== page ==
Caffeine: Black unsweetened coffee and other caffeine-containing drinks may help open airways. Interestingly, coffee is similar in chemical structure to the asthma drug Theophylline.

Eucalyptus: Essential oil of eucalyptus, used in a steam or direct inhalation, may be helpful to open airways. Rub a few drops of oil between your hands and breathe in deeply. Alternatively, a few drops in some steaming water may be good respiratory therapy.

Honey: Honey was used in the 19th century to treat asthmatic attacks. To decrease the frequency of attacks, stir one teaspoon of honey in a twelve-ounce glass of water and drink it three times daily.

Turmeric: Take one teaspoon of turmeric powder in 6-8 ounces of warm water three times a day.

Mustard Oil Rub: Mix mustard oil with camphor and rub it on your chest and back. There are claims that it gives instant relief in some cases.

Gingko Biloba leaf extract: Thought to decrease hypersensitivity in the lungs; not for people who are taking aspirin or ibuprofen daily, or anticoagulants like warfarin (Coumadin).

Lobelia: Native Americans actually smoked(!) this herb as a treatment for asthma. Instead of smoking, try mixing tincture of lobelia with tincture of cayenne in a 3:1 ratio. Put 1 milliliter (about 20 drops) of this mixture in 8 ounces of water and drink at the start of an attack, repeat every thirty minutes or so as needed.

Further research is necessary to determine the effectiveness of many of the above remedies, especially in severe asthma attacks. While you have a supply, consider standard medications if your peak flow reading is 60% or less than normal (discussed in the last article).


Don’t underestimate the effect of diet on the course of asthma. Asthmatics should:

  • Replace animal proteins with plant proteins.
  • Increase intake of Omega-3 fatty acids and vitamin D.
  • Eliminate milk and other dairy products.
  • Eat organically whenever possible.
  • Eliminate trans-fats; use extra-virgin olive oil as your main cooking oil.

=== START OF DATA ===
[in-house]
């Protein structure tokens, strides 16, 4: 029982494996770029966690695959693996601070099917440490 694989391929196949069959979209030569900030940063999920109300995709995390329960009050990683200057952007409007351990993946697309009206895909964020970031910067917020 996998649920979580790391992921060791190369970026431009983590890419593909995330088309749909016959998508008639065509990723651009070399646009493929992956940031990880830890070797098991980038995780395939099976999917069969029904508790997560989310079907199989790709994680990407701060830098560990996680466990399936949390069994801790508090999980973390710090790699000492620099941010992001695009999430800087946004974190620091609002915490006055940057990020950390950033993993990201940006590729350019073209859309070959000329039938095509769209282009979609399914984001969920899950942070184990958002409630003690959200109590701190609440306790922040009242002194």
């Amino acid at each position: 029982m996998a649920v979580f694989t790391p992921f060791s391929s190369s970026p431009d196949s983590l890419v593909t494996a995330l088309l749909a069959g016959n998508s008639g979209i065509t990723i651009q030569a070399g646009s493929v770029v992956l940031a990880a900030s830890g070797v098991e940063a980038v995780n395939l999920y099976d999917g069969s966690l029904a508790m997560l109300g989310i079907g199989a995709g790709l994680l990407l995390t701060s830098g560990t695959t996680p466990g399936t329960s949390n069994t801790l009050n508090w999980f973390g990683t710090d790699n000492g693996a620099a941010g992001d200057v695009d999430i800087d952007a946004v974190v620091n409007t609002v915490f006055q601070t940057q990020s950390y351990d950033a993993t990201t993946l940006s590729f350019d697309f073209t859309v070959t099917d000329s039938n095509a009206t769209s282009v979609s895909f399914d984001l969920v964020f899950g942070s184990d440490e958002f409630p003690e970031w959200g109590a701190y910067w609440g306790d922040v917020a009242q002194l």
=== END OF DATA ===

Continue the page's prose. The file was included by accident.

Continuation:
• Always stay well-hydrated; more fluids will make your lung secretions less viscous.


Finally, various relaxation methods, such as taught in Yoga classes, are thought to help promote well-being and control the panic response seen in asthmatic attacks. Acupuncture is thought by some to have some promise as well.

I’m sure you have your own home remedy that might work to help asthmatics. If so, let us know.


Asthma is NOT contagious

There are many other myths associated with asthma; the below are just some:

  • Asthma is contagious. (False: You can’t get it from other people or animals.)
  • You will grow out of it. (False: it might become dormant for a time but you are always at risk of it re-emerging.)
  • It’s all in your mind. (False: although emotional stress may trigger it, it’s very real.)
  • If you move to a new area, your asthma will go away. (False: it may go away for a while, but eventually you will become sensitized to something else and it will likely return.)
  • Asthma should only be treated when an episode occurs. (False: chronic asthmatics are best treated with regular medication to reduce frequency and severity of attacks. Encourage your asthmatic group members to stockpile meds.)
  • You will become addicted to your asthma meds. (False: inhalers and oral asthma drugs aren’t addictive. It’s safe to use them on a regular basis.)

Here’s are two “true” myths: Asthma is, indeed, hereditary. If both parents have asthma, you have a 70% chance of developing it compared to only 6% if neither parent has it. Also, asthma does have the potential to be fatal, as I mentioned last article in a case dating from my active career. You’re at highest risk if you are over 65 years old.

Joe Alton MD

Dr. Alton